In unredacted emails, Trump directed holdup of US aid to Ukraine
Unredacted emails show that the White House desperately sought to stonewall the Defense Department and Congress over President Donald Trump’s suspension of hundreds of millions in military aid to Ukraine — and that Trump directed the holdup of the desperately needed assistance even as Pentagon officials cried foul.
The emails published by the Just Security site Thursday
reveal an extensive campaign by Office of Management and Budget officials to avoid disclosing details about the politically explosive decision — even to fellow Trump administration officials.
The House impeached Trump last month. The impeachment investigation has since revealed Trump hoped to use the cutoff as leverage to get Ukraine to open politically motivated investigations of his rivals.
“Clear direction from POTUS to continue to hold,” wrote Michael Duffey, associate director of national security programs at OMB on Aug. 30.
The ongoing suspension angered Pentagon bureaucrats, who warned that it would trigger legal requirements to notify Congress, a step the White House wanted to avoid for political reasons.
The Defense Department officials also warned that Trump’s stance was endangering the aid from ever being released because of a deadline caused by the end of the fiscal year in September.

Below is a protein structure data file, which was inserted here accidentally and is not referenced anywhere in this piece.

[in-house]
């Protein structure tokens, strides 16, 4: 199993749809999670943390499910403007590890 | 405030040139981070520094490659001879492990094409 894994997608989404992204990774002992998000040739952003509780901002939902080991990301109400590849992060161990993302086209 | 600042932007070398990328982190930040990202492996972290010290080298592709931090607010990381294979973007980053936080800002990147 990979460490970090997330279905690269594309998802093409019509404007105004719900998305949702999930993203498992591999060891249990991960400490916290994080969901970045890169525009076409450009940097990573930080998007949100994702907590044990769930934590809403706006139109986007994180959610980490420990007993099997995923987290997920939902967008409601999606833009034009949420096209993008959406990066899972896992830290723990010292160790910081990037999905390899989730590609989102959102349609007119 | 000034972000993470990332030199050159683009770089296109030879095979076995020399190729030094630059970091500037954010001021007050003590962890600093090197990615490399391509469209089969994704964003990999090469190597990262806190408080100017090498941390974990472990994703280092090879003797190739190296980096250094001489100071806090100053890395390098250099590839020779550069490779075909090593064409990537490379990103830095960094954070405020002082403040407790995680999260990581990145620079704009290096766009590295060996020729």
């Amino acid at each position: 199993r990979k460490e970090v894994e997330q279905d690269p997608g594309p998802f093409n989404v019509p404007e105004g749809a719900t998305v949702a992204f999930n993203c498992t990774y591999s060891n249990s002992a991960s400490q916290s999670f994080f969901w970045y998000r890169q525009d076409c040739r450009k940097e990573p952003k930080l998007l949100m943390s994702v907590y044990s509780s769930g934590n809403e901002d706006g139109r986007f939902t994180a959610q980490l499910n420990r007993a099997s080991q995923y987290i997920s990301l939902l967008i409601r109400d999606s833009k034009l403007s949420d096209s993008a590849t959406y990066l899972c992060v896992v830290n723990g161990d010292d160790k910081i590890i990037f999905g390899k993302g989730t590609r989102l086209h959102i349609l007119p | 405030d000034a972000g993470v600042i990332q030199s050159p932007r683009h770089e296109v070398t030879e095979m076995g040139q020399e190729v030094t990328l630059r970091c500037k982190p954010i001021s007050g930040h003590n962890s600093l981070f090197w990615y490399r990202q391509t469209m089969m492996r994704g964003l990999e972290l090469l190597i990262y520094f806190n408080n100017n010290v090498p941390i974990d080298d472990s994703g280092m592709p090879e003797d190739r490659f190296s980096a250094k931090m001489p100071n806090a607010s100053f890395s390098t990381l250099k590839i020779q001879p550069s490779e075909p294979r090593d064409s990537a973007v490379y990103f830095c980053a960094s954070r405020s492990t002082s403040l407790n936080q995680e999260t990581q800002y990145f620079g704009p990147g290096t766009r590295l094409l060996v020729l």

“This situation is really unworkable,” Elaine McCusker, the acting Pentagon comptroller, wrote in one message.
“(It’s) particularly difficult because OMB lawyers continue to consistently mischaracterize the process.”
House Intelligence Chairman Adam Schiff, who led the impeachment inquiry, said his investigators subpoenaed the “deeply incriminating” emails as part of their probe, but the administration refused to hand them over.
Schiff, D-Calif., also said the emails corroborate testimony that the White House knew it may have violated the law by holding up the aid, adding that their release reinforces the need for “a fair” Senate impeachment trial featuring a review of all other records withheld by the administration.
“If they are not produced, the Senate and the
American people must ask, what else is the president hiding?” Schiff said.
Senate Minority Leader Chuck Schumer, D-N.Y., said the damaging emails show why it’s crucial to also have the trial feature testimony from Duffey, acting chief of staff Mick Mulvaney and former national security adviser John Bolton — all of whom refused to participate in the House proceedings.
“The American people deserve a fair trial that gets to the truth,” Schumer said.